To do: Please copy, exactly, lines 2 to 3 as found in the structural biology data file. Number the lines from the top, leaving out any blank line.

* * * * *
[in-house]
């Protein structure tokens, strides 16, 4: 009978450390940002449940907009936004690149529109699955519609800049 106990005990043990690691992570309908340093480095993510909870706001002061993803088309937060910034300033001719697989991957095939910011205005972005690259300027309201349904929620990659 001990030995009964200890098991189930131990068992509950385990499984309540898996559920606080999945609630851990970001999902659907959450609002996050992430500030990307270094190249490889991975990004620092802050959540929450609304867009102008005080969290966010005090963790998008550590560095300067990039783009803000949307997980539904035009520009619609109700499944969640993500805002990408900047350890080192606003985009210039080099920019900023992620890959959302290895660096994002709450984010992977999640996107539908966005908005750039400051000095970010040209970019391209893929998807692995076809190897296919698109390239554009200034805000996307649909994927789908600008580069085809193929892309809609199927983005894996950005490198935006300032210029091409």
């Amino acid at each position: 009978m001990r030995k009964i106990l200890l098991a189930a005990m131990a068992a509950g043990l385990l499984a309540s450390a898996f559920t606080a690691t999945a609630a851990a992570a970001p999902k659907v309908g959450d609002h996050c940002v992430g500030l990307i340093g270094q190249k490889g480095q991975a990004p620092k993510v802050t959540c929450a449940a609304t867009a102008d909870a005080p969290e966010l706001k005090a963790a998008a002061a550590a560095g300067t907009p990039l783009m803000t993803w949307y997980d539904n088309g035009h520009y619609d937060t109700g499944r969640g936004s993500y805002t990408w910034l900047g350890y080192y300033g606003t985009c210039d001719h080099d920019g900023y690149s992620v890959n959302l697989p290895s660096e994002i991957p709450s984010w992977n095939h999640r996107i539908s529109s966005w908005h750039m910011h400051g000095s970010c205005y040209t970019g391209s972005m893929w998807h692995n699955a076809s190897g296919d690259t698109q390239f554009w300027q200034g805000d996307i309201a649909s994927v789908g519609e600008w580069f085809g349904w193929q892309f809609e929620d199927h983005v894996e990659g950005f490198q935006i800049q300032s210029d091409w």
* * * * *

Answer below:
């Protein structure tokens, strides 16, 4: 009978450390940002449940907009936004690149529109699955519609800049 106990005990043990690691992570309908340093480095993510909870706001002061993803088309937060910034300033001719697989991957095939910011205005972005690259300027309201349904929620990659 001990030995009964200890098991189930131990068992509950385990499984309540898996559920606080999945609630851990970001999902659907959450609002996050992430500030990307270094190249490889991975990004620092802050959540929450609304867009102008005080969290966010005090963790998008550590560095300067990039783009803000949307997980539904035009520009619609109700499944969640993500805002990408900047350890080192606003985009210039080099920019900023992620890959959302290895660096994002709450984010992977999640996107539908966005908005750039400051000095970010040209970019391209893929998807692995076809190897296919698109390239554009200034805000996307649909994927789908600008580069085809193929892309809609199927983005894996950005490198935006300032210029091409």
């Amino acid at each position: 009978m001990r030995k009964i106990l200890l098991a189930a005990m131990a068992a509950g043990l385990l499984a309540s450390a898996f559920t606080a690691t999945a609630a851990a992570a970001p999902k659907v309908g959450d609002h996050c940002v992430g500030l990307i340093g270094q190249k490889g480095q991975a990004p620092k993510v802050t959540c929450a449940a609304t867009a102008d909870a005080p969290e966010l706001k005090a963790a998008a002061a550590a560095g300067t907009p990039l783009m803000t993803w949307y997980d539904n088309g035009h520009y619609d937060t109700g499944r969640g936004s993500y805002t990408w910034l900047g350890y080192y300033g606003t985009c210039d001719h080099d920019g900023y690149s992620v890959n959302l697989p290895s660096e994002i991957p709450s984010w992977n095939h999640r996107i539908s529109s966005w908005h750039m910011h400051g000095s970010c205005y040209t970019g391209s972005m893929w998807h692995n699955a076809s190897g296919d690259t698109q390239f554009w300027q200034g805000d996307i309201a649909s994927v789908g519609e600008w580069f085809g349904w193929q892309f809609e929620d199927h983005v894996e990659g950005f490198q935006i800049q300032s210029d091409w």